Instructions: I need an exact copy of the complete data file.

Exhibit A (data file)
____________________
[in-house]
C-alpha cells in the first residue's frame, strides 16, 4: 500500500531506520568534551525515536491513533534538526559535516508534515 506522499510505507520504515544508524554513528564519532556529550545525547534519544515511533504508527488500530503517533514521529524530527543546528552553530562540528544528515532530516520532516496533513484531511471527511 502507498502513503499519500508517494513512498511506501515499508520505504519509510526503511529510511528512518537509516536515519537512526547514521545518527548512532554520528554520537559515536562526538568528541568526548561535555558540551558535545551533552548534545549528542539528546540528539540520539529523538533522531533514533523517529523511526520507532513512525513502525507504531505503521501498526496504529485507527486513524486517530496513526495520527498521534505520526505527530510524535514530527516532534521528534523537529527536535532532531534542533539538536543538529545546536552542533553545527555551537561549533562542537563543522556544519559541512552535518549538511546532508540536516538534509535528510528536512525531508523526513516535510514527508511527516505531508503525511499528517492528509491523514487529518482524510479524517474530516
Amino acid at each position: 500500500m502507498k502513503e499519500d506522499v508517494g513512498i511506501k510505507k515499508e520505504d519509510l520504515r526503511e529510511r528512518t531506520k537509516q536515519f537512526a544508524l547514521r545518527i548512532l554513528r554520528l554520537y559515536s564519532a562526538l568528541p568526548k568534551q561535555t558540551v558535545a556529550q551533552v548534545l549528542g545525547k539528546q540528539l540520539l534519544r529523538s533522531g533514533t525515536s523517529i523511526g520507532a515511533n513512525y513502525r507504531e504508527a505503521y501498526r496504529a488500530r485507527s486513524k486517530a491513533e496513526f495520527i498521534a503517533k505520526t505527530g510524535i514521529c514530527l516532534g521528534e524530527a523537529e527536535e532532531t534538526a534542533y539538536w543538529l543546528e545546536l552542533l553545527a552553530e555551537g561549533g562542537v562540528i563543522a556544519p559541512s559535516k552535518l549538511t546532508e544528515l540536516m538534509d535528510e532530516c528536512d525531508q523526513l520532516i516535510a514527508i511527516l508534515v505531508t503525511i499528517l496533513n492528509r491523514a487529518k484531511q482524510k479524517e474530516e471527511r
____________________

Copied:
[in-house]
C-alpha cells in the first residue's frame, strides 16, 4: 500500500531506520568534551525515536491513533534538526559535516508534515 506522499510505507520504515544508524554513528564519532556529550545525547534519544515511533504508527488500530503517533514521529524530527543546528552553530562540528544528515532530516520532516496533513484531511471527511 502507498502513503499519500508517494513512498511506501515499508520505504519509510526503511529510511528512518537509516536515519537512526547514521545518527548512532554520528554520537559515536562526538568528541568526548561535555558540551558535545551533552548534545549528542539528546540528539540520539529523538533522531533514533523517529523511526520507532513512525513502525507504531505503521501498526496504529485507527486513524486517530496513526495520527498521534505520526505527530510524535514530527516532534521528534523537529527536535532532531534542533539538536543538529545546536552542533553545527555551537561549533562542537563543522556544519559541512552535518549538511546532508540536516538534509535528510528536512525531508523526513516535510514527508511527516505531508503525511499528517492528509491523514487529518482524510479524517474530516
Amino acid at each position: 500500500m502507498k502513503e499519500d506522499v508517494g513512498i511506501k510505507k515499508e520505504d519509510l520504515r526503511e529510511r528512518t531506520k537509516q536515519f537512526a544508524l547514521r545518527i548512532l554513528r554520528l554520537y559515536s564519532a562526538l568528541p568526548k568534551q561535555t558540551v558535545a556529550q551533552v548534545l549528542g545525547k539528546q540528539l540520539l534519544r529523538s533522531g533514533t525515536s523517529i523511526g520507532a515511533n513512525y513502525r507504531e504508527a505503521y501498526r496504529a488500530r485507527s486513524k486517530a491513533e496513526f495520527i498521534a503517533k505520526t505527530g510524535i514521529c514530527l516532534g521528534e524530527a523537529e527536535e532532531t534538526a534542533y539538536w543538529l543546528e545546536l552542533l553545527a552553530e555551537g561549533g562542537v562540528i563543522a556544519p559541512s559535516k552535518l549538511t546532508e544528515l540536516m538534509d535528510e532530516c528536512d525531508q523526513l520532516i516535510a514527508i511527516l508534515v505531508t503525511i499528517l496533513n492528509r491523514a487529518k484531511q482524510k479524517e474530516e471527511r